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Association between serum resistin level and outcomes in kidney transplant recipients

Published Web Location Commons 'BY' version 4.0 license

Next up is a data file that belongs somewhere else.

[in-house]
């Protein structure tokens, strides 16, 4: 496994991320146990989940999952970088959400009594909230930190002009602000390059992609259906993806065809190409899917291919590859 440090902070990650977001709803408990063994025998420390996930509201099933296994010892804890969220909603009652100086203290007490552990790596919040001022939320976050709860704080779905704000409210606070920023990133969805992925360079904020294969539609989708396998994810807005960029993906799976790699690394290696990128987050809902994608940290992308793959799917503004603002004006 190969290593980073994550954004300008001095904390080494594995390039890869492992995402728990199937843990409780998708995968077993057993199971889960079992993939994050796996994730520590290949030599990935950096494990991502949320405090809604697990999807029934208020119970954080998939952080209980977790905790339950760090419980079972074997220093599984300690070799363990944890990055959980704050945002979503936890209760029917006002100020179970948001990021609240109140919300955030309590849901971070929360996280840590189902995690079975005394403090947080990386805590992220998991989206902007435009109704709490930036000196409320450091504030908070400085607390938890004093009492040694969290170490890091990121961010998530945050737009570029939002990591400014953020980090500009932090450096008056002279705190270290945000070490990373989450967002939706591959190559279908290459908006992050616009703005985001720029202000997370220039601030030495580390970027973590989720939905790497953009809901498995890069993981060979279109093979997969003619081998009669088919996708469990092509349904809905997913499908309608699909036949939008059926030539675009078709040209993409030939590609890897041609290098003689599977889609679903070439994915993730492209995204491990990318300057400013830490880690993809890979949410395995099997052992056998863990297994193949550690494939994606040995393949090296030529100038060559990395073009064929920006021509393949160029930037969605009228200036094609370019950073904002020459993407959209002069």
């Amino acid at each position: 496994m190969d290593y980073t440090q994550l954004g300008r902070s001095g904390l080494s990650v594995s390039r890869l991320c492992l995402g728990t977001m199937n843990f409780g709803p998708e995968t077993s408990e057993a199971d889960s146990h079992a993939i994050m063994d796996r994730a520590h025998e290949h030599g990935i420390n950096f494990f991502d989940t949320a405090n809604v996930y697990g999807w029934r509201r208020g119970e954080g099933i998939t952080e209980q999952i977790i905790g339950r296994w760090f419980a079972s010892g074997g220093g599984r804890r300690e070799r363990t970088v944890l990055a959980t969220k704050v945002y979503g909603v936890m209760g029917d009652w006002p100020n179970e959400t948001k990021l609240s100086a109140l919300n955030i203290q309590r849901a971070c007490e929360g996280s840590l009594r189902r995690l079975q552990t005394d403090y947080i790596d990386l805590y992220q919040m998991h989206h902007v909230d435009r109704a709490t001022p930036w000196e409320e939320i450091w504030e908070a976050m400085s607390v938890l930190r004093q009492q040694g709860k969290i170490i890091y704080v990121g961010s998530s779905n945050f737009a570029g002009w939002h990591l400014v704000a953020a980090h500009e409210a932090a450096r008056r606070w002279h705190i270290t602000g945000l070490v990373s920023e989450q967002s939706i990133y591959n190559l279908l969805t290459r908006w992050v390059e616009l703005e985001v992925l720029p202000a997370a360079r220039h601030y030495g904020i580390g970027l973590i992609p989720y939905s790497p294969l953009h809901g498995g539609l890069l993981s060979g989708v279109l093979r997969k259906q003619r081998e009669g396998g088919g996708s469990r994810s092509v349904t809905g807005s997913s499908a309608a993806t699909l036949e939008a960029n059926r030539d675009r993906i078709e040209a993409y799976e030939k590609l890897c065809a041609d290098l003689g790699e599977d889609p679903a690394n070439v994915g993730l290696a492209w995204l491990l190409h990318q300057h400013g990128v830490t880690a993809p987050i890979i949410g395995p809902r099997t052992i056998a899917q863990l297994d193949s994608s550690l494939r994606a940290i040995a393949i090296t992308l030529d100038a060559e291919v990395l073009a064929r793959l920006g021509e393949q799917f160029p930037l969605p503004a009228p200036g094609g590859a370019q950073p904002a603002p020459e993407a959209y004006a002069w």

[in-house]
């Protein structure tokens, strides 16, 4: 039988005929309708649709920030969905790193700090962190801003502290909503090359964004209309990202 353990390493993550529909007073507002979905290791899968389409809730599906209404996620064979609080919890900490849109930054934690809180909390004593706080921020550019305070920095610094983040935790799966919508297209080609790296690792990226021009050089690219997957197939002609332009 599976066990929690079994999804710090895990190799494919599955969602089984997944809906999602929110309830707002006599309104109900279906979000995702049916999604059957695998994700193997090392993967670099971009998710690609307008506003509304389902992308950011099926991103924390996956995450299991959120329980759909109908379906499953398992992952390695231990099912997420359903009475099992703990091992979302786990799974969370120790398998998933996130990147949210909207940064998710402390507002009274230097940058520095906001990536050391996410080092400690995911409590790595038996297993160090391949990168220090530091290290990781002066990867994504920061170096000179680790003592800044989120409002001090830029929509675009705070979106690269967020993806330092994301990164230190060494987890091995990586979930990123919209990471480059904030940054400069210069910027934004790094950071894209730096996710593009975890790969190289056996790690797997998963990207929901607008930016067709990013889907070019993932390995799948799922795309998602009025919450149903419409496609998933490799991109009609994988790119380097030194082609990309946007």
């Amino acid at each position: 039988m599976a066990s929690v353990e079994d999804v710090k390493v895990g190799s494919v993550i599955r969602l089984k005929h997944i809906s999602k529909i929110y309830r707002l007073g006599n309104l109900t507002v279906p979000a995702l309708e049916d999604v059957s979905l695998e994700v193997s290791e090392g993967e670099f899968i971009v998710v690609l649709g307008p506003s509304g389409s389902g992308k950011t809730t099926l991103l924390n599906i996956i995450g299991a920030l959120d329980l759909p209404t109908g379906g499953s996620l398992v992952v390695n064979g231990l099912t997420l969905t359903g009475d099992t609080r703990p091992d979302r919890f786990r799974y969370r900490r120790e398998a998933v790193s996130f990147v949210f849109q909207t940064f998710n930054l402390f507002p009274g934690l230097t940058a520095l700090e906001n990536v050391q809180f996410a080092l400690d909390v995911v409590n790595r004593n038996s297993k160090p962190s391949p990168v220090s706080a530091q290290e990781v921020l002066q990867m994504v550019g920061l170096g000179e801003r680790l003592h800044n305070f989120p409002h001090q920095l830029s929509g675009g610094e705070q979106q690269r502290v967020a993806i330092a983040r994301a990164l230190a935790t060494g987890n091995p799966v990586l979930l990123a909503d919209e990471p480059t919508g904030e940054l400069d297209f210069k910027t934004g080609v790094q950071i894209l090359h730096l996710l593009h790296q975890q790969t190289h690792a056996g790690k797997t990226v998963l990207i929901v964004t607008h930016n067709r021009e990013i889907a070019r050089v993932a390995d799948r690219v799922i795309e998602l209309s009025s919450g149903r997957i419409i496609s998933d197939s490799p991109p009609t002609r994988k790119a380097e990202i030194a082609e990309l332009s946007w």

Resistin is an adipocytokine that is associated with inflammation, coronary artery disease, and other types of cardiovascular disease among patients with normal kidney function. However, little is known about the association of resistin with outcomes in kidney transplant recipients. We collected socio-demographic and clinical parameters, medical and transplant history, and laboratory data from 988 prevalent kidney transplant recipients enrolled in the Malnutrition-Inflammation in Transplant-Hungary Study (MINIT-HU study). Serum resistin levels were measured at baseline. Associations between serum resistin level and death with a functioning graft over a 6-year follow-up period were examined in unadjusted and adjusted models. The mean±SD age of the study population was 51 ± 13 years, among whom 57% were men and 21% were diabetics. Median serum resistin concentrations were significantly higher in patients who died with a functioning graft as compared to those who did not die during the follow-up period (median [IQR]: 22[15-26] vs. 19[14-22] ng/ml, respectively; P < 0.001). Higher serum resistin level was associated with higher mortality risk in both unadjusted and fully adjusted models: HRs (95% CI): 1.33(1.16-1.54) and 1.21(1.01-1.46), respectively. In prevalent kidney transplant recipients, serum resistin was an independent predictor of death with a functioning graft.

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